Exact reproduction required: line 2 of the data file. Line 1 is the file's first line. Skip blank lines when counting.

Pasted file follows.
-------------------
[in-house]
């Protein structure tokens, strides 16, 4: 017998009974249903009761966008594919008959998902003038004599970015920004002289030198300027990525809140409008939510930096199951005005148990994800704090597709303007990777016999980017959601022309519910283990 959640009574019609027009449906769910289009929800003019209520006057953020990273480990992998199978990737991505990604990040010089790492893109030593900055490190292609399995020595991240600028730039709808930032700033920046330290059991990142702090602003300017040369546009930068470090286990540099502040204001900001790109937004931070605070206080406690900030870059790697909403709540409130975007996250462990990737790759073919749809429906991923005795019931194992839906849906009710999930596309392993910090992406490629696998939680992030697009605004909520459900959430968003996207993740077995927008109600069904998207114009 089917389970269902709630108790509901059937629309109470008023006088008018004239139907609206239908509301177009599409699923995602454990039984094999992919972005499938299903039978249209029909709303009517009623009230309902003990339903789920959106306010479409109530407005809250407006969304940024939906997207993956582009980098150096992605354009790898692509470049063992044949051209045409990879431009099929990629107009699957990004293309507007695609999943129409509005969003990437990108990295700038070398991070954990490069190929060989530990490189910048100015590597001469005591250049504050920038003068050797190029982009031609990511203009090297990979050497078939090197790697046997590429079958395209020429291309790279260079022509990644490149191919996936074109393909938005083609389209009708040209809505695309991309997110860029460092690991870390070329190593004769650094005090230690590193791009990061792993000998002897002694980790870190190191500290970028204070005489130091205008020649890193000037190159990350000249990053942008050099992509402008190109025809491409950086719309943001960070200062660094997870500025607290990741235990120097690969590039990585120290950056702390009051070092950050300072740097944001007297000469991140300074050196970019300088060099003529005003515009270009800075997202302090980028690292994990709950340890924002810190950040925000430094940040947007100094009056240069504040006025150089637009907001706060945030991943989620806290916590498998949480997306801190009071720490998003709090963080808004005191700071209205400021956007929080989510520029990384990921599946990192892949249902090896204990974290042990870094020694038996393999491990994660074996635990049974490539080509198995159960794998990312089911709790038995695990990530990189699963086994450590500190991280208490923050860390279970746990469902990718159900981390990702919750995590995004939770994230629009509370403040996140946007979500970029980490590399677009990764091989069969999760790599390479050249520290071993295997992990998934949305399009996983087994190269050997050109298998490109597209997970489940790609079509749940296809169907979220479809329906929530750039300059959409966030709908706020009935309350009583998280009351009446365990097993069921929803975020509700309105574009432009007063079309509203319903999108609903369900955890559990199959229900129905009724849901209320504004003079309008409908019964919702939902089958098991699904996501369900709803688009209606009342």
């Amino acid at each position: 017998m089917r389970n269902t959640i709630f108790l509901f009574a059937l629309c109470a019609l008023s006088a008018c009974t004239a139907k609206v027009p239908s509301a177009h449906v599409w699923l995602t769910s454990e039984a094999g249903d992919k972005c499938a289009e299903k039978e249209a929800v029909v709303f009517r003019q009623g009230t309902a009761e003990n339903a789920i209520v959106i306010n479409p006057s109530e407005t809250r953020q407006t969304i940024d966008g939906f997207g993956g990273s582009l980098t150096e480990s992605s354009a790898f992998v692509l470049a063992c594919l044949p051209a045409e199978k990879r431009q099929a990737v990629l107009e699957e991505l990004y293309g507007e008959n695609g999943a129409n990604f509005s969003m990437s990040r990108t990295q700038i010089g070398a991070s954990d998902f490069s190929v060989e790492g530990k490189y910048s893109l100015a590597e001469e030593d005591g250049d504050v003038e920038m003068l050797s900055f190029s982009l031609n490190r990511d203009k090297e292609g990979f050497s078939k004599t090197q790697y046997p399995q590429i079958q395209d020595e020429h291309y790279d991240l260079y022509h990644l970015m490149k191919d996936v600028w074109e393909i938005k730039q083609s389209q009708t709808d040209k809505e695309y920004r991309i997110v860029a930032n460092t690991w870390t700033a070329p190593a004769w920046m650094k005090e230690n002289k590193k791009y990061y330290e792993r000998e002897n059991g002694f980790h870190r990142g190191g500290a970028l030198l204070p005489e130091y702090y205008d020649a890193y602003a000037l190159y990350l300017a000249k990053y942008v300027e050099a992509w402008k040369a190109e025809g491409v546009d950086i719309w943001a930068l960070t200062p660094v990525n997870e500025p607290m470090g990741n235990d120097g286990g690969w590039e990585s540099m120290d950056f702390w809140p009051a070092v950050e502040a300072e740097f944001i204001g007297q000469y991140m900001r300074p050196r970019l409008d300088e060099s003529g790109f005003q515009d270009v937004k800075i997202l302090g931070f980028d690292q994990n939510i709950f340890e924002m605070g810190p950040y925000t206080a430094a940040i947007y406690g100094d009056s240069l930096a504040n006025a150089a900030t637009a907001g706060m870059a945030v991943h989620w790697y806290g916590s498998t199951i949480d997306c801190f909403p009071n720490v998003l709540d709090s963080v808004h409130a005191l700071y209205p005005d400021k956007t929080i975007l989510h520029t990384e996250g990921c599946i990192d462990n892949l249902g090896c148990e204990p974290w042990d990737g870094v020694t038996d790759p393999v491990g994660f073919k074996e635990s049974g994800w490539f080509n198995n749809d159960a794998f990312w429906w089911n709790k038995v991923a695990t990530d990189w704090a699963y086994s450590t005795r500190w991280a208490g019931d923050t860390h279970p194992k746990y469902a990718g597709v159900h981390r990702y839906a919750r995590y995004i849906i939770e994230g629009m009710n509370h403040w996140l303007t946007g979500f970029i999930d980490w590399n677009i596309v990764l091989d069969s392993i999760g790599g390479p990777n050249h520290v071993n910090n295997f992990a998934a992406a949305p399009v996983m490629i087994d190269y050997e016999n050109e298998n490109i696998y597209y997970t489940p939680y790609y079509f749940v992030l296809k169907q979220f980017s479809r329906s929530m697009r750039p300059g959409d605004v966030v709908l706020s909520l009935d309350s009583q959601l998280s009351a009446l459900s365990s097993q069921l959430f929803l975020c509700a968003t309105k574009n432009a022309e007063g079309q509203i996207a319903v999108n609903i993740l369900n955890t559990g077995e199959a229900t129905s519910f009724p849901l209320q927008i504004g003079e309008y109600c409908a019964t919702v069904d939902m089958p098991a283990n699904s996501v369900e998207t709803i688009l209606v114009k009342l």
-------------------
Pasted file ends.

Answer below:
């Protein structure tokens, strides 16, 4: 017998009974249903009761966008594919008959998902003038004599970015920004002289030198300027990525809140409008939510930096199951005005148990994800704090597709303007990777016999980017959601022309519910283990 959640009574019609027009449906769910289009929800003019209520006057953020990273480990992998199978990737991505990604990040010089790492893109030593900055490190292609399995020595991240600028730039709808930032700033920046330290059991990142702090602003300017040369546009930068470090286990540099502040204001900001790109937004931070605070206080406690900030870059790697909403709540409130975007996250462990990737790759073919749809429906991923005795019931194992839906849906009710999930596309392993910090992406490629696998939680992030697009605004909520459900959430968003996207993740077995927008109600069904998207114009 089917389970269902709630108790509901059937629309109470008023006088008018004239139907609206239908509301177009599409699923995602454990039984094999992919972005499938299903039978249209029909709303009517009623009230309902003990339903789920959106306010479409109530407005809250407006969304940024939906997207993956582009980098150096992605354009790898692509470049063992044949051209045409990879431009099929990629107009699957990004293309507007695609999943129409509005969003990437990108990295700038070398991070954990490069190929060989530990490189910048100015590597001469005591250049504050920038003068050797190029982009031609990511203009090297990979050497078939090197790697046997590429079958395209020429291309790279260079022509990644490149191919996936074109393909938005083609389209009708040209809505695309991309997110860029460092690991870390070329190593004769650094005090230690590193791009990061792993000998002897002694980790870190190191500290970028204070005489130091205008020649890193000037190159990350000249990053942008050099992509402008190109025809491409950086719309943001960070200062660094997870500025607290990741235990120097690969590039990585120290950056702390009051070092950050300072740097944001007297000469991140300074050196970019300088060099003529005003515009270009800075997202302090980028690292994990709950340890924002810190950040925000430094940040947007100094009056240069504040006025150089637009907001706060945030991943989620806290916590498998949480997306801190009071720490998003709090963080808004005191700071209205400021956007929080989510520029990384990921599946990192892949249902090896204990974290042990870094020694038996393999491990994660074996635990049974490539080509198995159960794998990312089911709790038995695990990530990189699963086994450590500190991280208490923050860390279970746990469902990718159900981390990702919750995590995004939770994230629009509370403040996140946007979500970029980490590399677009990764091989069969999760790599390479050249520290071993295997992990998934949305399009996983087994190269050997050109298998490109597209997970489940790609079509749940296809169907979220479809329906929530750039300059959409966030709908706020009935309350009583998280009351009446365990097993069921929803975020509700309105574009432009007063079309509203319903999108609903369900955890559990199959229900129905009724849901209320504004003079309008409908019964919702939902089958098991699904996501369900709803688009209606009342």